We have all settled, for relationships, clothes we buy but never wear and jobs that we don’t enjoy. A significant proportion of the women I talk to feel like they've settled in their careers. Not in a good way. I mean they've settled for less than they deserve. It's common and it often comes from a place of putting others first. Are you settling in your career?
How you might settle in your career
What I have found in my own life is that I sacrifice myself. I hear it a lot in my coaching conversations too. In career terms it might look like this:
- I took a salary drop (and/or changes roles) so that I could work around school hours
- I gave up my career to be at home with the kids
- My time is spent working and looking after everyone else, there is no time for me
- I can’t do everything and so I prioritise everyone else
These situations often come from trying to make the best choice we can. I didn’t go back to work after my second child as the financial implications of putting two kids into childcare meant there was no point in my working a 9-5. I chose to work in a more flexible way that meant I could spend more time with the kids when they were young (and save some money!)
Settling comes from good intentions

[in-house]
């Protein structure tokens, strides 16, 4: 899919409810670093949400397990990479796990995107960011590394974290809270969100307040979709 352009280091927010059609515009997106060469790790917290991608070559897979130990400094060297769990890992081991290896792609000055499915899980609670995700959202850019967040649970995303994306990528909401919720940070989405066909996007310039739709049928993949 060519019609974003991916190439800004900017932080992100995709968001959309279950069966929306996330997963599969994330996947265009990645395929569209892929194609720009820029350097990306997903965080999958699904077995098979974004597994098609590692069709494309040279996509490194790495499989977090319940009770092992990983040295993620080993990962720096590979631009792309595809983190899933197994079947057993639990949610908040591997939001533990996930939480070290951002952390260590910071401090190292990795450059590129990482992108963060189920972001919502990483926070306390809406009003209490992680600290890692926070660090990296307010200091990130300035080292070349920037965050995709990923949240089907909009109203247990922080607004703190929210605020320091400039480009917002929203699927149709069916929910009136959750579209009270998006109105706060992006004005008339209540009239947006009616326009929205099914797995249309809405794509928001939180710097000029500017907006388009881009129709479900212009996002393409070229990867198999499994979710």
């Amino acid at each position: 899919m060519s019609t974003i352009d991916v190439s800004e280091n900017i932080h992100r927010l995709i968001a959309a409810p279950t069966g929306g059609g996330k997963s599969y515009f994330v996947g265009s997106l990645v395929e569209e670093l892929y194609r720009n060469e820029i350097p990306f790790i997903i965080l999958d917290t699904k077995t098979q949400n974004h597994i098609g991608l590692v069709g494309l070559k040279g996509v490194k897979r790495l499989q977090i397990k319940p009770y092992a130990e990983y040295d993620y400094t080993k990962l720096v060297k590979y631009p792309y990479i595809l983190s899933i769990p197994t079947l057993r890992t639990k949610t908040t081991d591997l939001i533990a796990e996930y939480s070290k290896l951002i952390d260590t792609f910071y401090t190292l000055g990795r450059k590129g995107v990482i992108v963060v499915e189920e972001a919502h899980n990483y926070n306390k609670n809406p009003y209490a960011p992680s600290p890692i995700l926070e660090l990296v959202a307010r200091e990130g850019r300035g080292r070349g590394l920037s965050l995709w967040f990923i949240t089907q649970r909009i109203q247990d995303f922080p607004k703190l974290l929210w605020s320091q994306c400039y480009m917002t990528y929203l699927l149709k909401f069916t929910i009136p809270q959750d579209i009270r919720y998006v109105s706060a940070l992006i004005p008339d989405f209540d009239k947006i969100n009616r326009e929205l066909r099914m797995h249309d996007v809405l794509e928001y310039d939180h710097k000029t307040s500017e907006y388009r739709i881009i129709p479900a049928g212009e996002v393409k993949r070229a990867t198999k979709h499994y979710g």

These are some of my choices but I hear them echoed in other people’s choices as I talk with other women. Most of the time they are well-intentioned choices. But they also can mean that we settle. We willingly and lovingly sacrifice our own careers for those we love. Then, as the kids grow up and need us less we start to wonder if we could be something more. But the confidence is gone. I hear things like: “Who would want to employ me when I have no skills? Or “I haven’t done anything for me in years, I wouldn’t know what to do”. In many cases, we feel like we have lost the validation and satisfaction of a career - especially if your job had measurable results.
When we lose faith in ourselves and believe that we cannot have what we wish for, we settle for less. We decide that whatever is in front of us is better than nothing. It’s hard to gauge when we’re settling; we tell ourselves we will be fine and we forget they could be better. We grow accustomed to things, they feel comfortable.
So how do you know when you’re settling?
- Whilst a job is unlikely to be super exciting all of the time, if you don’t feel a natural joy or passion, you are probably settling.
- When you bargain with yourself about what you can do rather than feeling grateful for what you have, you are probably settling.
- If you’re making excuses about why you should stay put rather than going for what you truly want, you’re probably settling.
The good news is that when we realise we’ve been settling, we can discover what we actually believe, and what we really want. Settling isn’t always a bad thing. Sometimes it allows us freedom, allowing us space to use our energy wisely and to change the things we are settling for that we shouldn’t be. It gives us permission to create things. I certainly don’t think that ‘not settling’ should become the new ‘hustling’ because that just leads to burnout. As with everything, balance is key. The important thing is that we are able to stand in our truth and make new choices that support our goals.